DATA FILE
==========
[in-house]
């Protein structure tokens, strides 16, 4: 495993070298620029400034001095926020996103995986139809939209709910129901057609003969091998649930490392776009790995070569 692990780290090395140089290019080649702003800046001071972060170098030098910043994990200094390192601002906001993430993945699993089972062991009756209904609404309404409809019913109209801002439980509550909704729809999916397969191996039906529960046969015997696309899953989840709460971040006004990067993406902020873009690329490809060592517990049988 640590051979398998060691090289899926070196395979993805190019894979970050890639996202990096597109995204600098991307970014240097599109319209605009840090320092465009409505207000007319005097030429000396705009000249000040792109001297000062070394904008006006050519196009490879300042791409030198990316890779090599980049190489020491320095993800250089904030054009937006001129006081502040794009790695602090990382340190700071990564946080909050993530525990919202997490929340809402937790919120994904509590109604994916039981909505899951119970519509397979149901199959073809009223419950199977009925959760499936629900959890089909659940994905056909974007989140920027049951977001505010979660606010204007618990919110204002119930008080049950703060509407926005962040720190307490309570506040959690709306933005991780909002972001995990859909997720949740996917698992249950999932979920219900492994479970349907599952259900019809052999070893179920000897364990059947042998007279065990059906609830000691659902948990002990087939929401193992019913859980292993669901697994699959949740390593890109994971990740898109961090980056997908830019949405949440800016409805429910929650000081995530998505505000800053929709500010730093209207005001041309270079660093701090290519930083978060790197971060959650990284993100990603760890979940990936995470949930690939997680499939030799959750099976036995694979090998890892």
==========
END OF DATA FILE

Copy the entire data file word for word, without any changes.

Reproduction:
[in-house]
């Protein structure tokens, strides 16, 4: 495993070298620029400034001095926020996103995986139809939209709910129901057609003969091998649930490392776009790995070569 692990780290090395140089290019080649702003800046001071972060170098030098910043994990200094390192601002906001993430993945699993089972062991009756209904609404309404409809019913109209801002439980509550909704729809999916397969191996039906529960046969015997696309899953989840709460971040006004990067993406902020873009690329490809060592517990049988 640590051979398998060691090289899926070196395979993805190019894979970050890639996202990096597109995204600098991307970014240097599109319209605009840090320092465009409505207000007319005097030429000396705009000249000040792109001297000062070394904008006006050519196009490879300042791409030198990316890779090599980049190489020491320095993800250089904030054009937006001129006081502040794009790695602090990382340190700071990564946080909050993530525990919202997490929340809402937790919120994904509590109604994916039981909505899951119970519509397979149901199959073809009223419950199977009925959760499936629900959890089909659940994905056909974007989140920027049951977001505010979660606010204007618990919110204002119930008080049950703060509407926005962040720190307490309570506040959690709306933005991780909002972001995990859909997720949740996917698992249950999932979920219900492994479970349907599952259900019809052999070893179920000897364990059947042998007279065990059906609830000691659902948990002990087939929401193992019913859980292993669901697994699959949740390593890109994971990740898109961090980056997908830019949405949440800016409805429910929650000081995530998505505000800053929709500010730093209207005001041309270079660093701090290519930083978060790197971060959650990284993100990603760890979940990936995470949930690939997680499939030799959750099976036995694979090998890892």